Sailing the Ocean Blue
Ocean passenger service has diminished in favour of air travel, but ocean cargo service is still going as strong as ever. And, unfortunately, as dirty as ever. Emission standards for the diesel engines used in oceangoing vessels are lower even than those for cars and trucks. Combined with the rising cost of oil, this creates a serious problem.
Unlike land transportation, there’s no real easy solution here. hybrid vehicles, combining advanced “sail” designs with diesel engines, can save up to 27% of the fuel consumption on North Atlantic runs. Unfortunately, these ships are much less effective on runs in the Indian Ocean, and actually use more fuel than a more conventional design due to lower wind speed. The engineers producing them are also looking at other designs with improved fuel economy. Some achieve it by running at lower speeds, but these are only suitable for non-time-critical cargoes, a mere 20% of all cargoes worldwide.
For oceangoing cargo transportation, we may simply have to accept that the days of cheap, fast, high-volume transportation are over. I’ll say more about this in coming sections. There seems to me to be some potential for cargo ships using solar-powered or battery-powered electric engines, but I doubt they would be viable for long-distance, high-volume, or high-speed routes. Purely wind-powered vessels may be viable, but would probably be much slower than the alternatives. One interesting possibility is nuclear-powered vessels. While not economically viable historically, modern reactor designs combined with the rising price of oil may change that. Of course, this puts even more strain on the limited supply of economically viable sources of nuclear fissionables…
Passenger shipping has been largely dead since the 1960s, when it was supplanted by aircraft. If the propulsion problem can be solved, passenger shipping may be worth reviving for slower intercontinental journeys. Passengers would probably be able to travel in relative comfort, and the ships should be able to be designed for comfort without being overly luxurious, thus remaining affordable. Ocean liners, like trains, can be tied into a global information network more easily than aircraft and cars, making these long trips more tolerable.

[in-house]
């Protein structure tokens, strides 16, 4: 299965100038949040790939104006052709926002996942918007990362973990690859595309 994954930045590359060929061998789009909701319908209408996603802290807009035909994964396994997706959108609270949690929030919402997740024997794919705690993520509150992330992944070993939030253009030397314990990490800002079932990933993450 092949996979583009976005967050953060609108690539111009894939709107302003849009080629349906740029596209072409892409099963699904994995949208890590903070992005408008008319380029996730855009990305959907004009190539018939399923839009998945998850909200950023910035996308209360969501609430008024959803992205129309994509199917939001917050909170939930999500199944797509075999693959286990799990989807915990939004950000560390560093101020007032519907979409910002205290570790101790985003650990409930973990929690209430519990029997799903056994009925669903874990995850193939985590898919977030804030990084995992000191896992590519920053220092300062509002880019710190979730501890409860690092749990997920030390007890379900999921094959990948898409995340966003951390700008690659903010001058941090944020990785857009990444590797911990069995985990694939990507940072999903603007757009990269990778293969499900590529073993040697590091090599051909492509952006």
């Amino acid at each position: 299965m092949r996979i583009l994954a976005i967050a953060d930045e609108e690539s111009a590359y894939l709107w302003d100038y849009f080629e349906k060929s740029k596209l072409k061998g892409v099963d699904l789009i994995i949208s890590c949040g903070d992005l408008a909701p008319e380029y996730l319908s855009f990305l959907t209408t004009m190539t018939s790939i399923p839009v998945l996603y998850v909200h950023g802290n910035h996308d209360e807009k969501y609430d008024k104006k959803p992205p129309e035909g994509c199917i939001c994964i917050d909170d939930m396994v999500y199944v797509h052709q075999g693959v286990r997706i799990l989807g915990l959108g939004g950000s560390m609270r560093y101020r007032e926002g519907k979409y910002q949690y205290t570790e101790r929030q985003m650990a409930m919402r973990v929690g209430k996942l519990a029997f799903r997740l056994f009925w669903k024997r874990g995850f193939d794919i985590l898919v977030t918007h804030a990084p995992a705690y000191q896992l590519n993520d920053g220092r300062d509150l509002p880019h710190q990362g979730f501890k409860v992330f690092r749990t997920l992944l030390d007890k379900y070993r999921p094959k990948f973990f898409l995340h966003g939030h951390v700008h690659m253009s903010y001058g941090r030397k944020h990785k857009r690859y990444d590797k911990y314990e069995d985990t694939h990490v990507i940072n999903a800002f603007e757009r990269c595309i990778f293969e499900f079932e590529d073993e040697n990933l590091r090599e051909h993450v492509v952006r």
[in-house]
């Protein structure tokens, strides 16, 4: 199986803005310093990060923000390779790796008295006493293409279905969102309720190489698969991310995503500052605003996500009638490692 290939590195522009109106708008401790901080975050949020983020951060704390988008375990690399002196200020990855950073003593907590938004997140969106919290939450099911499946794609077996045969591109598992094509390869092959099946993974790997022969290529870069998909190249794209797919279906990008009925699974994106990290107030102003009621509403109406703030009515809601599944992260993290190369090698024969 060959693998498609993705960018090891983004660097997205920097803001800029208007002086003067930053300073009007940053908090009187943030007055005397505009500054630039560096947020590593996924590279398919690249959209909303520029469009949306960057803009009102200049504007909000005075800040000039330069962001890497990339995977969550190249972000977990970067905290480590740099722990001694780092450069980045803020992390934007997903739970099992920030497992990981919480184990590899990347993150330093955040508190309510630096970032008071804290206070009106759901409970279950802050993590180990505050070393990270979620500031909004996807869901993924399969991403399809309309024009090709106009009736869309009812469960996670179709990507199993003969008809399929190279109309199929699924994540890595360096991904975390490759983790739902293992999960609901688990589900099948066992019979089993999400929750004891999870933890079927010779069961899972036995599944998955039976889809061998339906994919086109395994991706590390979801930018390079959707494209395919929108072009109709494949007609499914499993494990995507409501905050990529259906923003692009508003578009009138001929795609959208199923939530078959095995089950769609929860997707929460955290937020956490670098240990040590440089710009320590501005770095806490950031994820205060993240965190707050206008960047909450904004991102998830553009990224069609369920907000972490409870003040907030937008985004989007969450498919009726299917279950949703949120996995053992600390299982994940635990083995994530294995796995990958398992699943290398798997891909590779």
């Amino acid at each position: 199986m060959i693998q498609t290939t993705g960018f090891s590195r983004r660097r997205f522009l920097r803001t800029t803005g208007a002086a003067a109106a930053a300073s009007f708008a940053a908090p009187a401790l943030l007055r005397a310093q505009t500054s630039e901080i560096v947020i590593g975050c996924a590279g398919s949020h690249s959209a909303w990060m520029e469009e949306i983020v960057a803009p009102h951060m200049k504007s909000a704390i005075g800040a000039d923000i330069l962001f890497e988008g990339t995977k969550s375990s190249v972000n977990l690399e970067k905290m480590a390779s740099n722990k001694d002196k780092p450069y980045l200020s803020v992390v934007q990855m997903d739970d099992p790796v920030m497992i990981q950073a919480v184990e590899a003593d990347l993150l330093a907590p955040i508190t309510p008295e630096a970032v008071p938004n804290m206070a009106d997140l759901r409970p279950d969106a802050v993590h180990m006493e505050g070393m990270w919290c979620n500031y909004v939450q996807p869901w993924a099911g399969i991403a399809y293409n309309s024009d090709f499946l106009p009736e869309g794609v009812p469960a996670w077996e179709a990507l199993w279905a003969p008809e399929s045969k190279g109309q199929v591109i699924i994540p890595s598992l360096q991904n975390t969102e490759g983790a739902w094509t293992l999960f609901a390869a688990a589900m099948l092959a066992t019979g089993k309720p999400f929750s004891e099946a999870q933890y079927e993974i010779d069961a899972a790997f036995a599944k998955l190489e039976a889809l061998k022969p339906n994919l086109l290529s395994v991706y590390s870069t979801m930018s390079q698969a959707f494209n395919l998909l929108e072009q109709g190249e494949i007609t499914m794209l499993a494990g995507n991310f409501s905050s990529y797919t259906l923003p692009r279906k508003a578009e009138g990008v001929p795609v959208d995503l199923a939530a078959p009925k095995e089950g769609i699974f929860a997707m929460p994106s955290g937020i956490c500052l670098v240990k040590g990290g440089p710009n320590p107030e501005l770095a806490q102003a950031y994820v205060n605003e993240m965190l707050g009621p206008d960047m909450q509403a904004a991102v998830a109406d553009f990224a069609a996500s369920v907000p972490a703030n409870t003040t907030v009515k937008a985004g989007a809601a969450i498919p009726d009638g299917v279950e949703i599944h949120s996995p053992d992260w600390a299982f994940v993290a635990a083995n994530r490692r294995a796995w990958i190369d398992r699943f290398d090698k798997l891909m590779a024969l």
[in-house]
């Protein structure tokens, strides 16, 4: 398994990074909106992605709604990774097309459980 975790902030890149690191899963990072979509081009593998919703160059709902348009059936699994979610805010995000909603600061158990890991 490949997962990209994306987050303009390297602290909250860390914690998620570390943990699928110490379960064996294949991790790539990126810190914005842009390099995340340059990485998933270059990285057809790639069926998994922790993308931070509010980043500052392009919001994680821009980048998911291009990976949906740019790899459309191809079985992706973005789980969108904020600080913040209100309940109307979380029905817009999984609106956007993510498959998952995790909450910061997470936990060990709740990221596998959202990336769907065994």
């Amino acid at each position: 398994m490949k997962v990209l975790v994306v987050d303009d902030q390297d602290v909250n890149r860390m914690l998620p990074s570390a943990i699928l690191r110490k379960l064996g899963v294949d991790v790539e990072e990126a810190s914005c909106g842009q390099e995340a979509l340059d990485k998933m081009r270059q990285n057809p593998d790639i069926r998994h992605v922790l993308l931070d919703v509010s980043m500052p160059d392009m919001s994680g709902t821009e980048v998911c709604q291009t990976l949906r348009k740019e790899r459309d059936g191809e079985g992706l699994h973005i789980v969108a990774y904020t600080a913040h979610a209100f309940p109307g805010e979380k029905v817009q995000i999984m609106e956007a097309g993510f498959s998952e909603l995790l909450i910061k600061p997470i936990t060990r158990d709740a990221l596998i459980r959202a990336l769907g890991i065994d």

Flying Through the Sky
Even though jet airliners are only economical because of cheap oil, the end of cheap oil doesn’t mean that we have to abandon air travel. Short-range fuel cell-powered aircraft will probably still be useful for emergencies. For real transportation, we may have to resurrect another of the favourites of a bygone age: the zeppelin! Back in the early 20th century, zeppelins were the method of choice for travelling quickly and in style. They could make intercontinental flights faster than ocean liners, and could carry reasonable amounts of cargo (mostly mail) in addition to their passengers.
The end of the zeppelin age came for two reasons. The first was the rise of cheaper, faster (but less comfortable) powered flight. The second was the Hindenburg disaster. While the final causes are disputed by some, and attempted investigations have proved inconclusive, it’s fairly certain that hydrogen zeppelins are a bad idea. Fortunately, helium works perfectly well, and is much safer.
Because jet airliners are still so cheap to operate, no company has attempted to build a large scale, long-range passenger zeppelin with modern technology. Several smaller ones have been constructed, such as the NT-7, a small zeppelin design produced by the German Zeppelin Company. It caps out at 12 passengers and two crew, but it’s still an impressive piece of engineering.
Green zeppelin designs seem to have a lot of potential. Their lighter-than-air construction means that, even fully loaded, it takes very little energy to keep them in the air. (Though most do need to use their engines to stay airborne when fully loaded) The upper hull of the zeppelin also has a large surface area that is almost constantly exposed to sunlight, and so might be profitably coated with solar panels. Although trips would be longer, passenger accommodations would probably be more comfortable than those on modern airliners.
Like ships and trains, zeppelins have a major advantage over modern air transport in that they can be tied into an information network more easily, due to their lower speed.
The final note I want to hit in this diary: the end of the era of cheap oil means we’re going to have to change the way we use transportation. Right now, we use it somewhat wastefully. Corporate executives and businessmen hop about on airplanes, travelling between face-to-face meetings. Corporations spread their activities out over the world to take advantage of cheap labour, and use cheap transportation to move goods (and executives) between installations.
Much of this is going to have to change. More manufacturing and processing is going to have to be done at the local level, using as many local resources as possible. This means that local operations are going to have to diversify again. Most trade will probably be in raw (or recycled) materials and other non-time-sensitive bulk goods, which can afford to take a while to get where they’re going.
For people, we’re just going to have to get used to moving around less. Vacations, moving, and trips to visit family will probably still be economical. The current “business” travel model is probably not sustainable. It’s also not necessary. Modern advances in information technology allow for cheap, effective teleconferencing. Apple’s iSight/iChat is the only one I have experience with, but other projects are in the works. GAIM, the excellent open source IM application, is working on adding video and voice support, and expects to have a working implementation in the near future.